Maria Montessori was born in the town of Chiaravalle, in the province of Ancona, Italy, 1870. Her parents were Alessandro Montessori and Renilde Stoppani. Her father, Alessandro, was in the military. He was a descendant of the noble family in Bologna. Her mother, Renilde, was the niece of a very famous philosopher/scientist/priest named Antonio Stoppani. Montessori grew up in a time when teaching was one of the few professions open to educated women, and her father urged her to follow that path. Montessori, however, showed from an early age that she was a fiercely independent and assertive woman, and insisted on attending a technical school. In an effort to better the education of Maria and her siblings, her parents decided to move their family to Rome. However, even with the many advantages Rome brought her, she was still unsatisfied. (Standing, 1957). From early on in her life, Maria Montessori showed that she was incredibly independent and insisted on attending a prestigious school.
While in Rome, her studies focused mainly on mathematics and engineering, eventually obtaining a degree in engineering. After completing her degree in engineering, her interests changed slightly. She then decided she wanted to study biology and medicine in hopes to become a doctor. However, a woman wanting to attend medical school was to no avail and was considered impossible. Montessori was very persistent and landed herself an interview with the head of the board of education at the university. At this time, Montessori was the first female medical student in Italy (Standing, 1957). In the year 1896, Montessori became the first woman in Italy to receive the degree of Doctor of Medicine. During the same year she began speaking as an advocate for working women, thus becoming very well known throughout Europe and attending conferences in Berlin and later in London. As well as speaking for working women, she also spoke out against the exploitation of child labor. (Standing, 1957). Her clinical observations during her medical practice led her to analyze the child’s learning process. Her days were spent working with the children and her nights were spent evaluating how the children responded to the materials and re adapting them (Standing, 1957). Montessori came to the conclusion that children build themselves based on what they encounter in their environment. Upon returning to the university in 1901, Montessori shifted her focus from the body to the mind to study psychology and philosophy. In 1904, Maria became professor at the University of Rome teaching anthropology.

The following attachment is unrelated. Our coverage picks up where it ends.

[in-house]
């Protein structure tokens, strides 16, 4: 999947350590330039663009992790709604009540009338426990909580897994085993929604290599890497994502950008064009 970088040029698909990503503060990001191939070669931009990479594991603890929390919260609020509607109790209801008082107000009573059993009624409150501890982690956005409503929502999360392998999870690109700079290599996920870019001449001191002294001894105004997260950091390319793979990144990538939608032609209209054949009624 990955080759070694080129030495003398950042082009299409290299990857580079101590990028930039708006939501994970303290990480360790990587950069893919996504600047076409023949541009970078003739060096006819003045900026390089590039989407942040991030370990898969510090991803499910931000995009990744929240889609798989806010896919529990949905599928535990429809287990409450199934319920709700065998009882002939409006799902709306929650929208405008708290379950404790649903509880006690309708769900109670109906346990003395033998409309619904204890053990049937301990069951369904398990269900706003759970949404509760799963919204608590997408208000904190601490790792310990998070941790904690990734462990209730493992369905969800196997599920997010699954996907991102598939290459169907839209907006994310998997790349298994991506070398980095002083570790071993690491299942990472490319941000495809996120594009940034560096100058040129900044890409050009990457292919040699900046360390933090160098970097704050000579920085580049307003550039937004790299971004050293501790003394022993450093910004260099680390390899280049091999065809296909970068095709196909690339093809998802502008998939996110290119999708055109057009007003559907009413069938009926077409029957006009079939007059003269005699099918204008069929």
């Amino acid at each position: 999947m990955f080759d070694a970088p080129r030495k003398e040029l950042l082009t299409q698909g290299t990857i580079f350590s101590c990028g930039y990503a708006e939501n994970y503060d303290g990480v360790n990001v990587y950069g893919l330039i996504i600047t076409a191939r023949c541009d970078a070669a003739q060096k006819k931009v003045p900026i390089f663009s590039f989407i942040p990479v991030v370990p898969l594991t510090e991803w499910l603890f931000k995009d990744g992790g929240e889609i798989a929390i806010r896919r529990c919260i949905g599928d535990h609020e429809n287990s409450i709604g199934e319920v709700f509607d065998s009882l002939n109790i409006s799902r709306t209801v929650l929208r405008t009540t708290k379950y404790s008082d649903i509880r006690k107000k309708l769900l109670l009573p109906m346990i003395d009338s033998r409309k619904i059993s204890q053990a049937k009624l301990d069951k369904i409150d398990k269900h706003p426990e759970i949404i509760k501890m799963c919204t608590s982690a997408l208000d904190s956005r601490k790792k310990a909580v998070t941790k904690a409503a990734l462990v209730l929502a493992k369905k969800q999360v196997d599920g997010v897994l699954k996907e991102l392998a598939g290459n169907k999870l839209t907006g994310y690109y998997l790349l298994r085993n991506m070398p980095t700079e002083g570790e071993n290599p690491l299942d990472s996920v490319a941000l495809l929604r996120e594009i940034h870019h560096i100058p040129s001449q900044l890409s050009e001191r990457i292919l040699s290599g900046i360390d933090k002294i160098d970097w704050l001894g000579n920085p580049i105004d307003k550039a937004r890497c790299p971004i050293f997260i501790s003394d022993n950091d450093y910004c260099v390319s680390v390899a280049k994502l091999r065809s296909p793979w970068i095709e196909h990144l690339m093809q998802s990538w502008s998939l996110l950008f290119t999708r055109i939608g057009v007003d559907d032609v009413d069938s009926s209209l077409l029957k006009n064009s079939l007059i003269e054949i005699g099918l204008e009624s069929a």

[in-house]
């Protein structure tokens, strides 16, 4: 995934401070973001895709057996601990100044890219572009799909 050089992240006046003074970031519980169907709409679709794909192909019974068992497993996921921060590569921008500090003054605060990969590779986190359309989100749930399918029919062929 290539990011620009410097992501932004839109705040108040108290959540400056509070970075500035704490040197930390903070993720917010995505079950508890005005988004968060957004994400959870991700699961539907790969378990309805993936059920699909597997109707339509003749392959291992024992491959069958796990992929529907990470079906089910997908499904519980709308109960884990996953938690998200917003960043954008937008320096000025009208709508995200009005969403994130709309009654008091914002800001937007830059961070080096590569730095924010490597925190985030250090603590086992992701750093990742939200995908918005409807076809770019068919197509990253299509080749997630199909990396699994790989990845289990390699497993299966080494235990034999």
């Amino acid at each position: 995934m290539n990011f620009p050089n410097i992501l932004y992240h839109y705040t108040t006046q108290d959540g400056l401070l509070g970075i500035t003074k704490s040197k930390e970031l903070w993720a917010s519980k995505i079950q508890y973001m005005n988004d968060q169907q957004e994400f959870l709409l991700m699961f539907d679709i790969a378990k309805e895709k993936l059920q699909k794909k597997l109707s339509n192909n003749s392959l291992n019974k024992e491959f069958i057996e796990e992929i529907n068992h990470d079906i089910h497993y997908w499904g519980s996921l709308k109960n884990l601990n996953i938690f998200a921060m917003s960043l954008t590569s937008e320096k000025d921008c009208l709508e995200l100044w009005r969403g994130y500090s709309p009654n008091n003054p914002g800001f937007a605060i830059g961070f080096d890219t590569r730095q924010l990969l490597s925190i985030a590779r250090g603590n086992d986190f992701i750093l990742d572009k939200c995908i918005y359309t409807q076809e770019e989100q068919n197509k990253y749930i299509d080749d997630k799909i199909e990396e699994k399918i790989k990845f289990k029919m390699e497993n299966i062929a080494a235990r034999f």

In 1906, Montessori resigned from both her medical practice and her university chair position to work with a group of children belonging to working parents in San Lorenzo, Rome. What ultimately became the Montessori Method of education developed there in a classroom consisting of sixty children. It was in San Lorenzo, Rome that Montessori founded the first
Casa dei Bambini, meaning “Children’s House”. Casa dei Bambini was based on her scientific studies and observations of the children’s ability to soak up an incredible amount of knowledge from their surroundings. The children’s accomplishments were made possible by the resources Montessori provided. Through her research, Montessori found that children became particularly engaged in using educational materials developed by Edward Sequin. So, Montessori carefully observed the children’s use of these manipulative materials and then designed and developed additional materials to further support children’s efforts to learn and develop. Through these observations she learned what children are capable of doing naturally, unassisted by adults.
While working at the Casa dei Bambini, Montessori developed the basis of her philosophy of the child. She began to see education as an “aid to life” and saw the child as working to developed him or herself. Montessori’s focus became the learner and she developed a child centered approach to education where the focus was on learning and the learner rather than on teaching and the teacher. The teacher’s job was to help the natural process of development.
As a result of visitors to the Casa Bambini, Montessori schools began to emerge in a number of countries throughout the world. Such places include the United States, England, China and India. Throughout the next forty years, Montessori traveled around the world in an effort to better the education and the rights of children. Montessori traveled all over the world giving presentations until her death in 1952. After she passed away, E.M. Standing, a colleague and friend stated, “her most lasting monument is, and will always be, the serene and joyful atmosphere which emanates from thousands of happy children in every part of the word” (Standing, 1957).